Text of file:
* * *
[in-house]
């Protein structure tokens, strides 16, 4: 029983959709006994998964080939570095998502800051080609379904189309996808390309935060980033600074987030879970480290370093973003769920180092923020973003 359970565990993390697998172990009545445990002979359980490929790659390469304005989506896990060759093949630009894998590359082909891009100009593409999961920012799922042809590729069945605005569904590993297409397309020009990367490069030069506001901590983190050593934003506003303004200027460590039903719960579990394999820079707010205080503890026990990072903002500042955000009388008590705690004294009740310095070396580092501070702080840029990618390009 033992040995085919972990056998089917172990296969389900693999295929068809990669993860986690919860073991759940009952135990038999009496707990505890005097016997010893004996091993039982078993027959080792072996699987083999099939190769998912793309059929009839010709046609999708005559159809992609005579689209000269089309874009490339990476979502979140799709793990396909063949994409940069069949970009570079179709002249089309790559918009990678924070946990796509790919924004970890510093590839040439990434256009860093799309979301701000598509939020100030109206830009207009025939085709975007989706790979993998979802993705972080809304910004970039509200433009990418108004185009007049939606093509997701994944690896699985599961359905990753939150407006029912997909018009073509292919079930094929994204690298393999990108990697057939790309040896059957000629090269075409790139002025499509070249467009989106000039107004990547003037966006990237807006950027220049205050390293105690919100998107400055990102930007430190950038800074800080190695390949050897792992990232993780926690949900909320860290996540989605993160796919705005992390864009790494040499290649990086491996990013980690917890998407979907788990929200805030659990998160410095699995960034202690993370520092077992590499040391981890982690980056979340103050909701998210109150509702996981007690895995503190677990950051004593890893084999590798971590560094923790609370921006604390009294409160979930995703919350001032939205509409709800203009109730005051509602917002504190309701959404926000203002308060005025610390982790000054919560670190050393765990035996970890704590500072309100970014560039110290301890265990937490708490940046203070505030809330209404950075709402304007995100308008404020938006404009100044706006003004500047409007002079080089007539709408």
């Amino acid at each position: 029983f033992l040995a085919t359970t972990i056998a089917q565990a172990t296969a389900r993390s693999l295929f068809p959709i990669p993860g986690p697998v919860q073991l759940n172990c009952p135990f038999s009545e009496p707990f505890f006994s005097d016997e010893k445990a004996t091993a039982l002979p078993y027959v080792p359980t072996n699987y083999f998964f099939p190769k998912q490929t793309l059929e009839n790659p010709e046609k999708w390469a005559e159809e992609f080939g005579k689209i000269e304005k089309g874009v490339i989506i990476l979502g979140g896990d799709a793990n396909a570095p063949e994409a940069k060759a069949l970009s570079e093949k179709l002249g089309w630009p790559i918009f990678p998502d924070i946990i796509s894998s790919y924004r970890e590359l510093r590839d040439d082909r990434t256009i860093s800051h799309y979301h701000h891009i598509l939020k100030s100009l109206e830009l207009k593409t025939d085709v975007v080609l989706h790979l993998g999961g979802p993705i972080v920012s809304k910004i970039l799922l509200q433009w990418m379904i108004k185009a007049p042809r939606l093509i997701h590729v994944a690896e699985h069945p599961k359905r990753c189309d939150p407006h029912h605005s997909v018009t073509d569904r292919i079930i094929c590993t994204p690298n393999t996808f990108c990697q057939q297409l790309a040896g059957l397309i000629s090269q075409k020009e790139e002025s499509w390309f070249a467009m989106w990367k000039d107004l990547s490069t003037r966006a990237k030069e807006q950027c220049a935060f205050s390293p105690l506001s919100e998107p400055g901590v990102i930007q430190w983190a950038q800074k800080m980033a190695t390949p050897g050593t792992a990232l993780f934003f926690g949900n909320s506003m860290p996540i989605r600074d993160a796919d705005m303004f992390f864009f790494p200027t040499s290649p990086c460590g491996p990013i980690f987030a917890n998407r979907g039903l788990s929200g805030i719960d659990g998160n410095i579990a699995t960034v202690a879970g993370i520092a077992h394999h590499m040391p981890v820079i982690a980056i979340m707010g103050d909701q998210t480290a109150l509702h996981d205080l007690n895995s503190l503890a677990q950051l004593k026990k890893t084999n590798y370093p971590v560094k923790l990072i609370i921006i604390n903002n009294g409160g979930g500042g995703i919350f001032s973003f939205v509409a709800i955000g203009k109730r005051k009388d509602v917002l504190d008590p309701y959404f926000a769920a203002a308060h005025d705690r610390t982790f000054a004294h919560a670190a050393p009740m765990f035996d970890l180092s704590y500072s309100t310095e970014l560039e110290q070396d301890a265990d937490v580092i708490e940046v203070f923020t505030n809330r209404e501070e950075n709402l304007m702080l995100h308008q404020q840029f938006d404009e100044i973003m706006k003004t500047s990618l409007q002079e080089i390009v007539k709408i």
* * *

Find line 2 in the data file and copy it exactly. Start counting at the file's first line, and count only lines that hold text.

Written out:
């Protein structure tokens, strides 16, 4: 029983959709006994998964080939570095998502800051080609379904189309996808390309935060980033600074987030879970480290370093973003769920180092923020973003 359970565990993390697998172990009545445990002979359980490929790659390469304005989506896990060759093949630009894998590359082909891009100009593409999961920012799922042809590729069945605005569904590993297409397309020009990367490069030069506001901590983190050593934003506003303004200027460590039903719960579990394999820079707010205080503890026990990072903002500042955000009388008590705690004294009740310095070396580092501070702080840029990618390009 033992040995085919972990056998089917172990296969389900693999295929068809990669993860986690919860073991759940009952135990038999009496707990505890005097016997010893004996091993039982078993027959080792072996699987083999099939190769998912793309059929009839010709046609999708005559159809992609005579689209000269089309874009490339990476979502979140799709793990396909063949994409940069069949970009570079179709002249089309790559918009990678924070946990796509790919924004970890510093590839040439990434256009860093799309979301701000598509939020100030109206830009207009025939085709975007989706790979993998979802993705972080809304910004970039509200433009990418108004185009007049939606093509997701994944690896699985599961359905990753939150407006029912997909018009073509292919079930094929994204690298393999990108990697057939790309040896059957000629090269075409790139002025499509070249467009989106000039107004990547003037966006990237807006950027220049205050390293105690919100998107400055990102930007430190950038800074800080190695390949050897792992990232993780926690949900909320860290996540989605993160796919705005992390864009790494040499290649990086491996990013980690917890998407979907788990929200805030659990998160410095699995960034202690993370520092077992590499040391981890982690980056979340103050909701998210109150509702996981007690895995503190677990950051004593890893084999590798971590560094923790609370921006604390009294409160979930995703919350001032939205509409709800203009109730005051509602917002504190309701959404926000203002308060005025610390982790000054919560670190050393765990035996970890704590500072309100970014560039110290301890265990937490708490940046203070505030809330209404950075709402304007995100308008404020938006404009100044706006003004500047409007002079080089007539709408």